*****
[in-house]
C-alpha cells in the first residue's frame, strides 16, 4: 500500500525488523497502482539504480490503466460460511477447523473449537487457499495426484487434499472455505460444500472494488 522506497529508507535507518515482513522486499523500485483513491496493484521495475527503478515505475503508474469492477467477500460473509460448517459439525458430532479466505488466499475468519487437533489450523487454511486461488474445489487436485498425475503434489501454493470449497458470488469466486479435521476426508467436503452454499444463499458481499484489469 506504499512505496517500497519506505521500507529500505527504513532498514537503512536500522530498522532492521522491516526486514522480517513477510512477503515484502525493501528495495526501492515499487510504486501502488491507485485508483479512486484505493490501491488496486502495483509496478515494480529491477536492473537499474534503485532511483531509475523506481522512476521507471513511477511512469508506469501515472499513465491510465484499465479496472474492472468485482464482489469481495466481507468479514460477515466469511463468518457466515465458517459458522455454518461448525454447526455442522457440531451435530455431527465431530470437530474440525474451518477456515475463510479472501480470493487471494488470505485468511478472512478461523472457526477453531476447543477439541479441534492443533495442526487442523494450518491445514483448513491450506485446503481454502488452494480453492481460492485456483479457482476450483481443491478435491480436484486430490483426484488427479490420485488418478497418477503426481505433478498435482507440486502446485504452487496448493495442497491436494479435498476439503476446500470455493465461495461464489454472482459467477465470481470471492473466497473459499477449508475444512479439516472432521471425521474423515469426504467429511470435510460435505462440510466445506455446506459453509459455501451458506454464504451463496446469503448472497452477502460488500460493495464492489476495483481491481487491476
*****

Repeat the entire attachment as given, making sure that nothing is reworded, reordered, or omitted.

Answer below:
[in-house]
C-alpha cells in the first residue's frame, strides 16, 4: 500500500525488523497502482539504480490503466460460511477447523473449537487457499495426484487434499472455505460444500472494488 522506497529508507535507518515482513522486499523500485483513491496493484521495475527503478515505475503508474469492477467477500460473509460448517459439525458430532479466505488466499475468519487437533489450523487454511486461488474445489487436485498425475503434489501454493470449497458470488469466486479435521476426508467436503452454499444463499458481499484489469 506504499512505496517500497519506505521500507529500505527504513532498514537503512536500522530498522532492521522491516526486514522480517513477510512477503515484502525493501528495495526501492515499487510504486501502488491507485485508483479512486484505493490501491488496486502495483509496478515494480529491477536492473537499474534503485532511483531509475523506481522512476521507471513511477511512469508506469501515472499513465491510465484499465479496472474492472468485482464482489469481495466481507468479514460477515466469511463468518457466515465458517459458522455454518461448525454447526455442522457440531451435530455431527465431530470437530474440525474451518477456515475463510479472501480470493487471494488470505485468511478472512478461523472457526477453531476447543477439541479441534492443533495442526487442523494450518491445514483448513491450506485446503481454502488452494480453492481460492485456483479457482476450483481443491478435491480436484486430490483426484488427479490420485488418478497418477503426481505433478498435482507440486502446485504452487496448493495442497491436494479435498476439503476446500470455493465461495461464489454472482459467477465470481470471492473466497473459499477449508475444512479439516472432521471425521474423515469426504467429511470435510460435505462440510466445506455446506459453509459455501451458506454464504451463496446469503448472497452477502460488500460493495464492489476495483481491481487491476